At 96 years of age, the World War II paratrooper recognized by his awarding of the Bronze star when he parachuted just behind the enemy’s lines to demolish Germany artillery at Normandy on the D-day, Donald Malarkey has died.
The latter was among the several members that were referred to “Easy Company”, portrayed widely in the HBO miniseries, “Band of Brothers”.
His son-in-law, John Hill said on Sunday that Malarkey Donald died on the 30th of last month, September and that the cause of his death is Oregon of old age related issues.
Donald fought in different fights. He represented the team in the fight across France, the Belgium and the Netherlands and while with Easy Company, he fought off Nazi advances during the battle of the Bulge while surrounded at Bastogne in 1944, December.
In 2009, he was presented with the highest honor award by the French government, The Legion of Honor Medal, and was often praised by the state for his actions the times of war.
Hill, speaking of his father in law, also said that Malarkey had always been haunted by memories and thoughts of combat and the traumatization of losing family members, friends and fellow soldiers. The release of the “Band of Brothers” miniseries was really beneficial and cathartic for him because it aided him to come into good terms with the emotional scars developed and experienced at the battles during wars.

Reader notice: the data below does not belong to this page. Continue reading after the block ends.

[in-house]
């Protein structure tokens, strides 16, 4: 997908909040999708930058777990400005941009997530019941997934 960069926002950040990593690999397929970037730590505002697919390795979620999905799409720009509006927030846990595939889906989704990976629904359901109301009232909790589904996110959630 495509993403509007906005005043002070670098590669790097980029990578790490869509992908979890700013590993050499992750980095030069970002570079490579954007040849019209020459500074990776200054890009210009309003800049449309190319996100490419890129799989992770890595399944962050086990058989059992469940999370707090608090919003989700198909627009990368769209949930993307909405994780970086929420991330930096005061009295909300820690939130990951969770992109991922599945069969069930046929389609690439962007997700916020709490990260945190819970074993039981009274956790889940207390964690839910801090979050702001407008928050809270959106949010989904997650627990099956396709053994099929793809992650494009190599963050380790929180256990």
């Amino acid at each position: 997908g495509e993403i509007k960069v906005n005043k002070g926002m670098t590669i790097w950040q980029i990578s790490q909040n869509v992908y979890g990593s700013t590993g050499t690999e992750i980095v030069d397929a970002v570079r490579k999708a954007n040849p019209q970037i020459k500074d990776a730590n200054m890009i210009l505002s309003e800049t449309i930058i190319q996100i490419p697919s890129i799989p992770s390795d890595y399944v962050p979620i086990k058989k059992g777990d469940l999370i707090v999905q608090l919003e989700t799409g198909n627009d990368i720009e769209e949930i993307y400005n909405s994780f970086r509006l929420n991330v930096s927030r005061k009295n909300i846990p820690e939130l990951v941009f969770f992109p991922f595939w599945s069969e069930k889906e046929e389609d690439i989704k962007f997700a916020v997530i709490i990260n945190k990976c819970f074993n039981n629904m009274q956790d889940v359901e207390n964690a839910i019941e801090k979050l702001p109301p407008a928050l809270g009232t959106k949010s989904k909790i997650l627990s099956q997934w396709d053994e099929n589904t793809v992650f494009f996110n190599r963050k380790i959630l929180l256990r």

He was born on July 30th, 1921 in Oregon. Before becoming a paratrooper volunteer when drafted to the state army in 1942, he was a freshman at the University of Oregon.
After the war, he went back to the University of Oregon in 1948, to accomplish a degree in Business. It is during his student life at the University of Oregon that he met Irene Moore and fell in love with her. He later took her to the altar in 1948 and the marriage bore fruits to four children, named, Michael Malarkey, Marianne McNally, Sharon Hill and lastly Martha Serean.
He met with the historian, Stephen Ambrose in 1987 and in 1989, he travelled with the other members of the Easy Company for research and the providence of oral histories of the war happenings and histories in Europe. It is those relocations that are the basis development of “Bands of Brothers” and an earlier book authored by the same name written by Ambrose.
Malarkey told Oregon in a Public Broadcast back in 2012 that he could look back and with great pride come to the realization that he had done a very significant thing and acted very responsibly in what amounted to saving the world.
May his soul rest in peace.